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Technology In Schools
Mon January 28, 2013
As Education Technology Deadline Nears, A Florida Teacher Lets iPhones Invade Her Classroom
Originally published on Mon January 28, 2013 6:00 am
FETC, one of the nation’s largest education technology conferences, opens in Orlando this week. StateImpact Florida will take a look at how state schools are trying to meet requirements to integrate more technology in lessons.
When 12th grade English teacher Mariolga Locklin’s students started thinking Shakespeare was nothing but an old fogey, she told them to pull out their phones and pull up Google.
A quick search proved The Bard was occasionally bawdy.
Locklin found allowing her students at Miami Palmetto Senior High School to use their smart phones and other high-tech devices in class kept them involved.
“I’m techy. I have an iPhone,” Locklin said. “I’m always looking things up.
“When we have vocabulary, they prefer to look up the words on their phone,” she said. “They have their phone out anyway, and I just turn to them and say ‘look this up.’”
About 10,000 of Locklin’s fellow techy teachers will gather in Orlando this week for FETC, one of the nation’s largest education technology conferences. The 33-year-old conference used to be called the Florida Education Technology Conference, organizers said, but was renamed as the event grew and began to draw a national following.
This year educators from all 50 states and 27 countries will attend.
The conference is a chance for teachers, principals and others to compare notes, share ideas and meet the companies behind the latest ed gadgets.
They meet as schools across the country are contemplating a technology overhaul to meet new, tougher education standards adopted by 45 states and the District of Columbia, known as Common Core. Those standards take effect in the fall of 2014.
And Florida schools face a second deadline: By the fall of 2015, half of classroom instruction must use digital materials.
Jennifer Womble is a former teacher who helps organize FETC.
In the early days of computers, she said, schools viewed technology in term of business skills such as typing.
“There’s been a transition from technology being a tool on the side of education,” Womble said, “to technology being completely integrated into the education day.”
Educators say they are excited about the potential that new technologies offer, but also have questions about how those digital tools will work with new curriculum and how schools will pay for the bandwidth, computers and other items needed to outfit students and schools.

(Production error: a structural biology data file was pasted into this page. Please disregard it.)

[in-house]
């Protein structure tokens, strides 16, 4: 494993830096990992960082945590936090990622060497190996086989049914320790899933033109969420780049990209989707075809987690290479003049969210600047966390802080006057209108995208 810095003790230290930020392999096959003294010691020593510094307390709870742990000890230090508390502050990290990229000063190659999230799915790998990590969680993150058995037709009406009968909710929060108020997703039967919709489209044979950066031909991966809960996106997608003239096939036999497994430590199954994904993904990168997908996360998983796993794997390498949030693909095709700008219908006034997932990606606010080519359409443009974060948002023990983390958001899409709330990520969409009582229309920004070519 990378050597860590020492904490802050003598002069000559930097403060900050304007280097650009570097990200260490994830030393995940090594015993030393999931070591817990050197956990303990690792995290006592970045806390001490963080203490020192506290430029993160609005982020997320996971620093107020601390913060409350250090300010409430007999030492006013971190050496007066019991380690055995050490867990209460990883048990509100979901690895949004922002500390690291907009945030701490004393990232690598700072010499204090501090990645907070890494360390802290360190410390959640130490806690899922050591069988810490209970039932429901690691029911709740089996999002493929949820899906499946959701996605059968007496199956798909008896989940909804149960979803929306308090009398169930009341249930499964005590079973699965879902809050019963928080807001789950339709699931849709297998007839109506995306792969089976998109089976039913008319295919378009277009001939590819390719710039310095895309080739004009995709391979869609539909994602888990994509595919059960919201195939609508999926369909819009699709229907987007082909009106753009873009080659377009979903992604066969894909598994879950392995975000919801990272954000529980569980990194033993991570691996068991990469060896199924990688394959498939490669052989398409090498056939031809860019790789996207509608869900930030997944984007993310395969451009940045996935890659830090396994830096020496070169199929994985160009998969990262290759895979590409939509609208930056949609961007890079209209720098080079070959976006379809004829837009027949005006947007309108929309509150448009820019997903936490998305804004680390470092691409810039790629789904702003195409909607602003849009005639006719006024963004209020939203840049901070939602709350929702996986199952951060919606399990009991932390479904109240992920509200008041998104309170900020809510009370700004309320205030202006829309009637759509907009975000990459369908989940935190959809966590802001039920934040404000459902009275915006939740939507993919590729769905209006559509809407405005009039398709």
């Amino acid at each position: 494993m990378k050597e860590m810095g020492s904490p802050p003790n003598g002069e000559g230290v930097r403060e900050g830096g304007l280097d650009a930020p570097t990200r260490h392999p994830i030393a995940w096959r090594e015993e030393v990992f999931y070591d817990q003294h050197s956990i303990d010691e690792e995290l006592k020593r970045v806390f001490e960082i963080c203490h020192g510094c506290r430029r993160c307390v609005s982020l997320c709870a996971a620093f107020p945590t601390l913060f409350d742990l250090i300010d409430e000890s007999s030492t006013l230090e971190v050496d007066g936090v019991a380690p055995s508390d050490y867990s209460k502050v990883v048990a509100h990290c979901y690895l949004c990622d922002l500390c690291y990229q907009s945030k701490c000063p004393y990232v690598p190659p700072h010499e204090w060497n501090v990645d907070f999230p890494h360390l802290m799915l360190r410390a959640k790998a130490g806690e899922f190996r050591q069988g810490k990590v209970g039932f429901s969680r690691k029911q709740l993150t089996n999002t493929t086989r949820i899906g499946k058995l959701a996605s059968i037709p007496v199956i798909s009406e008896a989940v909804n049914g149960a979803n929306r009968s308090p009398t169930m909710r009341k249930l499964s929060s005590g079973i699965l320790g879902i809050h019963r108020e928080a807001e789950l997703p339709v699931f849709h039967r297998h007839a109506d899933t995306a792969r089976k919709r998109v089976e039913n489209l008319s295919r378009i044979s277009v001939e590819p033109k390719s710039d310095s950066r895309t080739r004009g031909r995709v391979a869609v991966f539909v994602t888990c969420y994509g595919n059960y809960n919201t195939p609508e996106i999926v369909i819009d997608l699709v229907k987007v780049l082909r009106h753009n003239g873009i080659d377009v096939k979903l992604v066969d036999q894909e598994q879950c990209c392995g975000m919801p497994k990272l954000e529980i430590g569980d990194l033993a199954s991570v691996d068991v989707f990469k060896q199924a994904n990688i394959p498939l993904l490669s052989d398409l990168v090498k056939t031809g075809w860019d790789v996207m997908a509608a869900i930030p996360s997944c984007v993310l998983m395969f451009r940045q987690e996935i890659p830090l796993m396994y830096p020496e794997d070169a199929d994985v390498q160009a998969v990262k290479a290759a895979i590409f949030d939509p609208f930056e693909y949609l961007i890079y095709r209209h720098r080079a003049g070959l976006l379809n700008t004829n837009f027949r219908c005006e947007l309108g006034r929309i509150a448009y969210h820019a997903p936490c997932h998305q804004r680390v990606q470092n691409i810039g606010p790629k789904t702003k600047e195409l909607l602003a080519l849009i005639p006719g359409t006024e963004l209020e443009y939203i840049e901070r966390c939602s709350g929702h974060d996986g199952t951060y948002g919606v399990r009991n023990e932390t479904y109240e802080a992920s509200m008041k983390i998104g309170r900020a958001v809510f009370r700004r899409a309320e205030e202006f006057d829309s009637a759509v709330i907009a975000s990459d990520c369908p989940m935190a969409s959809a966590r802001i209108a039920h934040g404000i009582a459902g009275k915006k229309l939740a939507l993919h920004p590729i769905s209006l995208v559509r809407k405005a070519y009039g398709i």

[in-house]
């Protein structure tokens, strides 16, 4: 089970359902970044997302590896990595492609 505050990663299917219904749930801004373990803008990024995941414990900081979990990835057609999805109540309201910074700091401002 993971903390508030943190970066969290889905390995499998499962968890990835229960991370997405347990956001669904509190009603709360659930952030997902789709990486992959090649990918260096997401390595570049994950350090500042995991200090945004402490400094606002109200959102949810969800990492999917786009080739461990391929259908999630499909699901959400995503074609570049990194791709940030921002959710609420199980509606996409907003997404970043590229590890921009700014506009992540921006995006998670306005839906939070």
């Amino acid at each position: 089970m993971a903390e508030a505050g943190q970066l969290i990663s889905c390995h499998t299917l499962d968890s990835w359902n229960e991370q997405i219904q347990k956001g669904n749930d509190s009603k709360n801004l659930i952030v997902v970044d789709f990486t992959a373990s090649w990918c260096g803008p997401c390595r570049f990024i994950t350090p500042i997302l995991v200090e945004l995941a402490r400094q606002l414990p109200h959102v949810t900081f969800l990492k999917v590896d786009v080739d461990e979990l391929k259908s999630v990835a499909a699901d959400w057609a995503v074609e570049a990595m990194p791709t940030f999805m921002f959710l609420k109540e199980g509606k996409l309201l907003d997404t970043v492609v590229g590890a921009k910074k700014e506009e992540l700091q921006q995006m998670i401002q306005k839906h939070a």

Incorporating more technology in education has many potential benefits:
Digital textbooks can be updated more quickly, and include interactive items such as videos or a timeline. In addition, digital books may be less expensive than traditional books.
Students are already using smart phones and tablets. Why not deliver lessons on a device they already love using? Long-term, educators hope technology might mean higher attendance rates and fewer discipline problems. It also allows teachers to deliver lessons outside of school hours.
Tablets and computers can provide instant feedback. For instance, in an Orange County classroom every student has a tablet. When the teacher asks a question, he or she can instantly see which students got the answer right and help those who didn’t. And the tablet ensures that every student participates – even the shy ones.
It provides real-world skills. Reading, writing and arithmetic aren’t enough anymore if students can’t use a computer or a word processing program. When’s the last time a colleague sent you a hand-written memo?
Technology provides more choices. Just like iTunes allowed music buyers to pick and choose what songs they want, schools and teachers could soon pick and choose only those pieces of curriculum and lesson plans they want.
But many Florida schools districts will try to integrate these high-tech tools into low-tech facilities.
Miami Palmetto teacher Locklin says her school is a half-century old.
One reason she uses her phone in class is because the school computers are unreliable and the Internet network is slow.
Letting students use their own devices helps keep their interest. But those who don’t have a fancy phone can feel left out, she said.
The PTA is buying flat screen TVs for some classrooms – but Locklin wants something more.
“I’m still holding out for the smart board,” she said.
This week StateImpact Florida will be looking at Florida’s attempt to modernize its classrooms and instructional materials. What are school districts doing to prepare? How much research is there on whether high-tech education tools actually work?
We’ll also post photos, videos and more on what’s new at FETC.